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I-485 Adjustment of Status

A green card enables a permanent resident to live and work in the United States. If you’re seeking a green card through adjustment of status, you should consult with an attorney to determine eligibility.

To qualify for adjustment of status, you must meet the following requirements. The first step is filing Form I-485.

Employment-Based Application

Once a foreign national has an approved immigrant visa petition (usually an I-140 for EB-1 green cards, EB-2s, and EB-3s, but some NIWs), they can apply to become lawful permanent residents in the United States through an adjustment of status. This is a very final step of the immigration process, and it generally requires an interview. The benefit of this is that an immigrant who reaches this point has already met a lot of the requirements for a green card, including work authorization.

A pending I-485 also allows an individual to file for an advance parole document, which can allow them to travel outside the country during the processing of their application without risking abandonment of their case. In addition, a beneficiary of an employment-based case who has a pending I-485 can switch employers six months after the filing of their petition, assuming it is in the same or a similar occupational classification as the original employer.

Family-Based Application

If you are the spouse, child or parent of a United States citizen, or the dependent of an employer-sponsored preference visa category or diversity lottery winner, you may qualify for I-485 adjustment of status. You must also meet other requirements, such as meeting the immigrant visa quota and having physical presence in the United States.

If your immigrant visa is approved, you will attend an interview with USCIS. The agency will notify you of the appointment, and it is best to attend with a qualified immigration attorney.

The USCIS official handling your case will look at the date of your entry into the country to determine whether you misrepresented your intentions. The agency uses the 90-day rule to make this determination, which means you must file within 90 days of your arrival. Otherwise, the agency may believe that you secretly planned to become a permanent resident when you entered the country on a temporary visa.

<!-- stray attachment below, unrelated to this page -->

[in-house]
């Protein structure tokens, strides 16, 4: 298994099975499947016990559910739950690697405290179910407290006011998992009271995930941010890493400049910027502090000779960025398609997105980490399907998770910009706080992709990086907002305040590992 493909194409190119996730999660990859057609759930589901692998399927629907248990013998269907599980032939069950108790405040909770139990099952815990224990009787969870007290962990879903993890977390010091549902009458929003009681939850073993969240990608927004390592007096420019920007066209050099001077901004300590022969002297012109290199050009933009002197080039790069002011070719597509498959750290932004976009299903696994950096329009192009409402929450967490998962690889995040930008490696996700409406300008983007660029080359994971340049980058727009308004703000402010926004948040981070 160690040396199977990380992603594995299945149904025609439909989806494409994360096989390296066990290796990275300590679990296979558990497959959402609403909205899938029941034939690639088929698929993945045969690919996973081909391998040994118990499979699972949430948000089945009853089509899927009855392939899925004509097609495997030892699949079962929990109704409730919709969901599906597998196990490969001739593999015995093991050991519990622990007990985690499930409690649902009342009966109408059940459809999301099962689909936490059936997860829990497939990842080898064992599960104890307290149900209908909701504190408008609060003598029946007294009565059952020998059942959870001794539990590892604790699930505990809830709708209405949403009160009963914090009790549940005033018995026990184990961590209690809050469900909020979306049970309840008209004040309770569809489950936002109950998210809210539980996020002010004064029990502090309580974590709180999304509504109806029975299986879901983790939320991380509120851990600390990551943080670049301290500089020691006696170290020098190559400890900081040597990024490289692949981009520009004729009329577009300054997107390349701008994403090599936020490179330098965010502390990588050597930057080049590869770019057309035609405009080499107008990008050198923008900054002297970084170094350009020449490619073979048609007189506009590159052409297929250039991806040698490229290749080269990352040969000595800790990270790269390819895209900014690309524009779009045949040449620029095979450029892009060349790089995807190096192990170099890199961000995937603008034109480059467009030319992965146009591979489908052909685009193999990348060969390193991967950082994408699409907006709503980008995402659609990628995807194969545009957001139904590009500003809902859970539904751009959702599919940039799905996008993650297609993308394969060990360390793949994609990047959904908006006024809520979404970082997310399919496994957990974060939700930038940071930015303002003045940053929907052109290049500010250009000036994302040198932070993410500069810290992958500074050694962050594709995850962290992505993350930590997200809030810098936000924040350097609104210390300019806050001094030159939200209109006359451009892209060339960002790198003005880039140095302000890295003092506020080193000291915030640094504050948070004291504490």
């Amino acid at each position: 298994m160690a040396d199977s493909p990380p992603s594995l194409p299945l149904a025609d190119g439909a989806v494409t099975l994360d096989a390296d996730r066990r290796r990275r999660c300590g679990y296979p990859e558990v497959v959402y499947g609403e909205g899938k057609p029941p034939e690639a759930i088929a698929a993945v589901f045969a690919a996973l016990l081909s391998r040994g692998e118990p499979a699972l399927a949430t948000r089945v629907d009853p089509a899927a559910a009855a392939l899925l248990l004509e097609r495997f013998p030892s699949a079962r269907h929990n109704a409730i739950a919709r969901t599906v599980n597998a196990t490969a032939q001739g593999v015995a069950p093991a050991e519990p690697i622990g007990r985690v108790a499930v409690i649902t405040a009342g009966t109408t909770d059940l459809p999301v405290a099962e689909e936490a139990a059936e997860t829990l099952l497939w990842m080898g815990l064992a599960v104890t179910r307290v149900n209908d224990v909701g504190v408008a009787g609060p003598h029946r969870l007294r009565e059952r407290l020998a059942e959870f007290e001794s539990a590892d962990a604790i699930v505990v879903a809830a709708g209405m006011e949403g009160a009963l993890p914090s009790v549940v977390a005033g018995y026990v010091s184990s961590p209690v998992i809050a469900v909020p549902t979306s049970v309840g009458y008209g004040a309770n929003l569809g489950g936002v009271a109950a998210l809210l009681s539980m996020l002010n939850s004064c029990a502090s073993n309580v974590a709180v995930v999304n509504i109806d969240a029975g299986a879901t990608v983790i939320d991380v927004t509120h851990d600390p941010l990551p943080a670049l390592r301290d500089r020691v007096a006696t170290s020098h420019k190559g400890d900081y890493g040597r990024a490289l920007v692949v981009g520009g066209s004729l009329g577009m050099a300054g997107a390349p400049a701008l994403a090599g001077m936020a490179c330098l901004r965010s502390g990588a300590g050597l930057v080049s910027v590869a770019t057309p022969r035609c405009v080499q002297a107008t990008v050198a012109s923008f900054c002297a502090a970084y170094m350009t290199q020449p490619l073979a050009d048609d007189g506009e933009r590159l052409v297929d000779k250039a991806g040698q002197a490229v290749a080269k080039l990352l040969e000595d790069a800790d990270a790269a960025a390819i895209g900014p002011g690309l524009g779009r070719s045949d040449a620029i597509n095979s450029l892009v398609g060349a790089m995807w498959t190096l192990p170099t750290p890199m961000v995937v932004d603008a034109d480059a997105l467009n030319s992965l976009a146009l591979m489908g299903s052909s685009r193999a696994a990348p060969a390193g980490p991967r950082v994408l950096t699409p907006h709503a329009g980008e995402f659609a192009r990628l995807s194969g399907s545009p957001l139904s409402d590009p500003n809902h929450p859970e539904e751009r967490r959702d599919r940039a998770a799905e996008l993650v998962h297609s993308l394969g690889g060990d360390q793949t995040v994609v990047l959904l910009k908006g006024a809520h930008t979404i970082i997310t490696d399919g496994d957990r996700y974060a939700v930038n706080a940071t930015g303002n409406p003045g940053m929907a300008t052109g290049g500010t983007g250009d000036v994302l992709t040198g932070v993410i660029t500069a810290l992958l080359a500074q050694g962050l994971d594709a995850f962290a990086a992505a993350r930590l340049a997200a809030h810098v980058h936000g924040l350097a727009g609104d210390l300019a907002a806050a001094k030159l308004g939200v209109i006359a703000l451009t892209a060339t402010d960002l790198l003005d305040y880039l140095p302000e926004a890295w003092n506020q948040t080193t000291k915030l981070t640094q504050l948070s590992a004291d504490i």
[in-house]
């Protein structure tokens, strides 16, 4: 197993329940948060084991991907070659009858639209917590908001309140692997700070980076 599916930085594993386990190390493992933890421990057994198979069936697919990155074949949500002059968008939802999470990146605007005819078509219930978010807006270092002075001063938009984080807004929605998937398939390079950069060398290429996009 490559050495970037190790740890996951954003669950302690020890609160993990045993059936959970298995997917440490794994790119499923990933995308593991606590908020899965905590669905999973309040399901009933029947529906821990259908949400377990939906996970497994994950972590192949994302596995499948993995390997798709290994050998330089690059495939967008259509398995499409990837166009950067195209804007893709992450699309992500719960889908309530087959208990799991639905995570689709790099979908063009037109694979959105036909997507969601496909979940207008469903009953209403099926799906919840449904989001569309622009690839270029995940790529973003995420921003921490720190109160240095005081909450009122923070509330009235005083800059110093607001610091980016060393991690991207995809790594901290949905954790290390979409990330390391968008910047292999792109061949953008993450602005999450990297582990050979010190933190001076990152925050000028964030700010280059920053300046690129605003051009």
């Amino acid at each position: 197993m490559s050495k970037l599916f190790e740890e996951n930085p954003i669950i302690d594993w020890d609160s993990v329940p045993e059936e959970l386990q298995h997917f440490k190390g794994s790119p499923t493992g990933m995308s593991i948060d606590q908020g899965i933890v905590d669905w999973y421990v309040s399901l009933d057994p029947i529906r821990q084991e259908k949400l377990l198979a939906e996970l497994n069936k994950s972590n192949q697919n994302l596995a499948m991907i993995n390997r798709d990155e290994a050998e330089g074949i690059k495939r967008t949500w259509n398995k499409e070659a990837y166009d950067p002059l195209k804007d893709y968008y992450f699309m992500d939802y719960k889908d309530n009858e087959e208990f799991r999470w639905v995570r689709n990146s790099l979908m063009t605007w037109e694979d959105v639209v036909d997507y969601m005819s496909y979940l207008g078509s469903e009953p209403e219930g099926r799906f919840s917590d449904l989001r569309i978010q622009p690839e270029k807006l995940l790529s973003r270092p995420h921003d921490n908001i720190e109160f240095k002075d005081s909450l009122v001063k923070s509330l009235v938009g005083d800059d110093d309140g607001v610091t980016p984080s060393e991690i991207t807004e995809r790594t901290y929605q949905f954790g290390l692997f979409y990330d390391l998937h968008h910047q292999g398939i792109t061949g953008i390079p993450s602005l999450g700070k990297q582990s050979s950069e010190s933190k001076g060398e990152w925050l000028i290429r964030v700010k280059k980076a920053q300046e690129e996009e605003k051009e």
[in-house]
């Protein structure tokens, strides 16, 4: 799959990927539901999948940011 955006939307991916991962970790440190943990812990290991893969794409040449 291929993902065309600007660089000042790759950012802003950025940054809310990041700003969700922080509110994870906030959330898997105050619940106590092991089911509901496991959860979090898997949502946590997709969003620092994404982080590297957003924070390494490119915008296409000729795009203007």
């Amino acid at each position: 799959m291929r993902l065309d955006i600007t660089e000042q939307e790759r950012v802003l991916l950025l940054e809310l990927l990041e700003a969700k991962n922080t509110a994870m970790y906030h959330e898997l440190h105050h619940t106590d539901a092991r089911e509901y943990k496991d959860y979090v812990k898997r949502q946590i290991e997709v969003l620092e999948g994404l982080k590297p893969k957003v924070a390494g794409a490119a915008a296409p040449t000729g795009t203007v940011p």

Asylum or Refugee Application

A person who is already in the United States or seeks admission at a port of entry may apply for asylum or refugee status. Applicants must establish that they suffered persecution or have a well-founded fear of persecution based on race, religion, nationality, membership in a particular social group, political opinion, or a combination thereof. Examples of particular social groups include members of tribes or ethnic groups, family members of dissidents, members or former members of the military or police, occupational groups, and homosexuals.

If granted asylum, the individual will be permitted to remain in the United States and eventually apply for a green card. He or she will be able to adjust his or her status to that of lawful permanent resident, and will have a path to citizenship after five years.

Petition for Alien Worker

Individuals in H-1B, L-1 or other legal nonimmigrant status who want to apply for permanent residence must file Form I-485. These individuals must have a valid visa or approved EAD to travel abroad and must obtain a visa at a US consulate if they are denied an adjustment of status.

The Form I-485 asks for the applicant’s personal information. Applicants should fill out their current full legal name and include any additional names they have used. Applicants should also provide their date of birth in MM/DD/YYYY format. The Form I-485 Instructions mention that it is possible for a petitioner to submit educational certificates along with the I-485.

Those applying for an employment-based green card will be asked to explain their qualifications for that category. The Form I-485 instructions note that it is important to understand that a green card provides lawful permanent resident status, but does not guarantee employment in the United States. The Form I-485 also asks for details about an individual’s family members, their marital history and other background information.


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